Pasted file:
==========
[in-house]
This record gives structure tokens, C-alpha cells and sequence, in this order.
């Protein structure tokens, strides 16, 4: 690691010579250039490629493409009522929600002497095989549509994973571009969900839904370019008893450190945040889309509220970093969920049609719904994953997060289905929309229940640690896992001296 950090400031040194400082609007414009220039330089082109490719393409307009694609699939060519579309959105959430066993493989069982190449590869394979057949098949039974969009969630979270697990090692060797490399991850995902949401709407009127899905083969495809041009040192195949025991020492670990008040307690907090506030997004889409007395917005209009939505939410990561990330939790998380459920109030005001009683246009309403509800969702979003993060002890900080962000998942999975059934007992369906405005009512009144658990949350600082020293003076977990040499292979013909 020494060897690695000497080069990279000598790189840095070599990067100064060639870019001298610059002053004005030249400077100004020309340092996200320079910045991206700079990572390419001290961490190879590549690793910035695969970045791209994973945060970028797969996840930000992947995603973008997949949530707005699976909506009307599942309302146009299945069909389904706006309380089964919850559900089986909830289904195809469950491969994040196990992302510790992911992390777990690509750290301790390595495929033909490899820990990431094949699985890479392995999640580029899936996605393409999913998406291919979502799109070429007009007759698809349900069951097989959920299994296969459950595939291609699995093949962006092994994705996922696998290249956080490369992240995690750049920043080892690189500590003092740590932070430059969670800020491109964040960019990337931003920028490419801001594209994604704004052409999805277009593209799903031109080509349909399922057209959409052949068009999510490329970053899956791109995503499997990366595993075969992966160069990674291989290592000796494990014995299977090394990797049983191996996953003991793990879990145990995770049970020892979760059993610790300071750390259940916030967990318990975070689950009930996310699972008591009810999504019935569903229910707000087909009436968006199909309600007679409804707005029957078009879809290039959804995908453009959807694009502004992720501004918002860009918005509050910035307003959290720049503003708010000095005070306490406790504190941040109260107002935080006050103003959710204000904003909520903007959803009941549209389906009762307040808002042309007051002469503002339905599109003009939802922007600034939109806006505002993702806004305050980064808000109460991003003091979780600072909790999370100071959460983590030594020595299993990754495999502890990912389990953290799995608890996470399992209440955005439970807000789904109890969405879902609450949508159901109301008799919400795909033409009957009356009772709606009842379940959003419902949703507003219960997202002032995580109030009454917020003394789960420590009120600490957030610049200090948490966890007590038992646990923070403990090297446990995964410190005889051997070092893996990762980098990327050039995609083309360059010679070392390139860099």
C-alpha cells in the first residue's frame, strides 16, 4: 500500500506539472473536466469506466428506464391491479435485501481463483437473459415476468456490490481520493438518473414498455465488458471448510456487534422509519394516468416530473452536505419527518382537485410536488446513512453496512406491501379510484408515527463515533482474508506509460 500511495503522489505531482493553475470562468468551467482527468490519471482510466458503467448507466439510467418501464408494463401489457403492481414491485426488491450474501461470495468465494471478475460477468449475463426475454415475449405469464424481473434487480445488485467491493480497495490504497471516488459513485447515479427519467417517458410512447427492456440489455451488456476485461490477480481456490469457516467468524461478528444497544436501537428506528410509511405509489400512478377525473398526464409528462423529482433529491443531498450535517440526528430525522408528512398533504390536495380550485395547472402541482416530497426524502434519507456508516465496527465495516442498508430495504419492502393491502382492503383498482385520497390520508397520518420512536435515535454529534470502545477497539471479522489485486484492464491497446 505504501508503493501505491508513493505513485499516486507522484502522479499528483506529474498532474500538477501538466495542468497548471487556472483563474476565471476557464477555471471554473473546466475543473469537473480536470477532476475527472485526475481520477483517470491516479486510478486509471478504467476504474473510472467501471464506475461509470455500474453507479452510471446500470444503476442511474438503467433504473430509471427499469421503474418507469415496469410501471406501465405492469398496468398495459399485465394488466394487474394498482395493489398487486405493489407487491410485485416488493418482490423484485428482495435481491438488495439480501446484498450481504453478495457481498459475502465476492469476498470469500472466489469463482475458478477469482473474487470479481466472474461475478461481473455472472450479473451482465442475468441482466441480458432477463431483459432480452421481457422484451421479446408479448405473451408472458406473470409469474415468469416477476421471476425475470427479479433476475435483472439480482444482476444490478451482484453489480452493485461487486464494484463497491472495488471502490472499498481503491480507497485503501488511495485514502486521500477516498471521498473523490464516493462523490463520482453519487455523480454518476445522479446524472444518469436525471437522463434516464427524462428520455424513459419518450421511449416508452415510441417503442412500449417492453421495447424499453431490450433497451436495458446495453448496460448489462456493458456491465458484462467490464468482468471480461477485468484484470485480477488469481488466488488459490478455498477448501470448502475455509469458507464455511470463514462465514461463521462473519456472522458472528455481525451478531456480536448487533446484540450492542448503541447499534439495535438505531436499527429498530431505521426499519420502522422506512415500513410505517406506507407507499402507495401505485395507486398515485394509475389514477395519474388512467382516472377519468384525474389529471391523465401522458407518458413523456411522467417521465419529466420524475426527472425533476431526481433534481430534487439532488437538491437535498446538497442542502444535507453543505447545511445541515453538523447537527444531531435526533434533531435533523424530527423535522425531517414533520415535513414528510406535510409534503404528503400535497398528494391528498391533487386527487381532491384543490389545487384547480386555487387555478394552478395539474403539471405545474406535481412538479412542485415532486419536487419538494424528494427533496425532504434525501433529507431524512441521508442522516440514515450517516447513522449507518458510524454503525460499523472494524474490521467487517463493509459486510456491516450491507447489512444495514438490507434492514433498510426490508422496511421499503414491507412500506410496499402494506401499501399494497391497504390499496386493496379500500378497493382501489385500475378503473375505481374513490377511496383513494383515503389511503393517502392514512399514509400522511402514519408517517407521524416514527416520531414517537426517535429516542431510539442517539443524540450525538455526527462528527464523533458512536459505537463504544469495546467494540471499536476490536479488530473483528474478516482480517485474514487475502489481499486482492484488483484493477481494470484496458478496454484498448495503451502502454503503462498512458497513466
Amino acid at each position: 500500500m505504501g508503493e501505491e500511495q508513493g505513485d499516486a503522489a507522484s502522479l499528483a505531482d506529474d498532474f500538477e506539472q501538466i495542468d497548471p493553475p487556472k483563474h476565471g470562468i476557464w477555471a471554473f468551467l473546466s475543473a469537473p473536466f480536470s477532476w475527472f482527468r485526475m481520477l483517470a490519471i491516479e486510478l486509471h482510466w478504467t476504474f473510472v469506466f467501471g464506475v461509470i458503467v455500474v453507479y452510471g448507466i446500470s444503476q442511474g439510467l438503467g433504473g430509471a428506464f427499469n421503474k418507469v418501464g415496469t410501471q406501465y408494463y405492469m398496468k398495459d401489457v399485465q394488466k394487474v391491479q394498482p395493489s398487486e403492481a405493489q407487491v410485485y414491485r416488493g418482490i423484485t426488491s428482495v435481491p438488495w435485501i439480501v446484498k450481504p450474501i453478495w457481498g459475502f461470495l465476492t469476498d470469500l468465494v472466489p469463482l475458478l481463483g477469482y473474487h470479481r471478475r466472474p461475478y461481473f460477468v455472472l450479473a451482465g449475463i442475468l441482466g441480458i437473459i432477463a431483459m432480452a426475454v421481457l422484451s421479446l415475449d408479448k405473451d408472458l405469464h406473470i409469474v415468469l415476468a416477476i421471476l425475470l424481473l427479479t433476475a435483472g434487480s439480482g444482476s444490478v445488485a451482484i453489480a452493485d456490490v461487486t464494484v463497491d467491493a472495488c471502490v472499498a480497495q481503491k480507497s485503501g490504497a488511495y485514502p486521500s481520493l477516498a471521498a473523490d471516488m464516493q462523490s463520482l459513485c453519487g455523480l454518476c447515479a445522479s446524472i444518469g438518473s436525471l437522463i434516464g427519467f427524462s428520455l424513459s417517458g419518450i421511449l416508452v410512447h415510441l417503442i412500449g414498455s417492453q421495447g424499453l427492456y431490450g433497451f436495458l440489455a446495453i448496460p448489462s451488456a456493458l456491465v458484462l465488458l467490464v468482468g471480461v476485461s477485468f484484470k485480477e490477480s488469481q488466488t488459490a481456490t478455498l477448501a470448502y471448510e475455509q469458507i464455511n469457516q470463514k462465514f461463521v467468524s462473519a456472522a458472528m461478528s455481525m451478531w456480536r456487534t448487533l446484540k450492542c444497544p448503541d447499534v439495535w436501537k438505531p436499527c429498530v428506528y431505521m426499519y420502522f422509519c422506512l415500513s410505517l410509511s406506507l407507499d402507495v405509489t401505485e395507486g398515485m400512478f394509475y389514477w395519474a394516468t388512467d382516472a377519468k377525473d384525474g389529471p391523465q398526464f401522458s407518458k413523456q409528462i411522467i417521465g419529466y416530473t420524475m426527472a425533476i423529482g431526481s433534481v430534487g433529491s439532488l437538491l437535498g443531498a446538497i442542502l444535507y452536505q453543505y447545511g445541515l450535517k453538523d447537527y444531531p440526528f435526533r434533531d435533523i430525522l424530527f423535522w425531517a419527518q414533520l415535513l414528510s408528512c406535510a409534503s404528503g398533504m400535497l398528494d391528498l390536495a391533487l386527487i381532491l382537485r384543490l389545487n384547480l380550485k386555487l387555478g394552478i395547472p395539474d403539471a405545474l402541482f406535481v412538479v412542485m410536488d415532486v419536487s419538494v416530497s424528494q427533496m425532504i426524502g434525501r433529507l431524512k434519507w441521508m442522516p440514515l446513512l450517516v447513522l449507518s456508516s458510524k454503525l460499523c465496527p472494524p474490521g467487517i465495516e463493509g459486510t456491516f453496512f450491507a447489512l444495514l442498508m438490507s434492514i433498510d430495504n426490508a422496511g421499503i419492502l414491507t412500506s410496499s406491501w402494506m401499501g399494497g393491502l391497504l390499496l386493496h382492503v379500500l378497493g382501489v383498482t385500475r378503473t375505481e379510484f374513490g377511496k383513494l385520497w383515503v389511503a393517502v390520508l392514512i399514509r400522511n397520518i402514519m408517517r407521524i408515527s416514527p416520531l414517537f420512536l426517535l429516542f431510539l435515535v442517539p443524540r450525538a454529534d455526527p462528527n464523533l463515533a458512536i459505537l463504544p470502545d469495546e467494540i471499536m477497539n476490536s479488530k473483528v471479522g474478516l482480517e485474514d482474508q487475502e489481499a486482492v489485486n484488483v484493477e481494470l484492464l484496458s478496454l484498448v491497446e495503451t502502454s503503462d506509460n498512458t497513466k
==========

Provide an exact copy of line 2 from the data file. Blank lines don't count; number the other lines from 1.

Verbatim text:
This record gives structure tokens, C-alpha cells and sequence, in this order.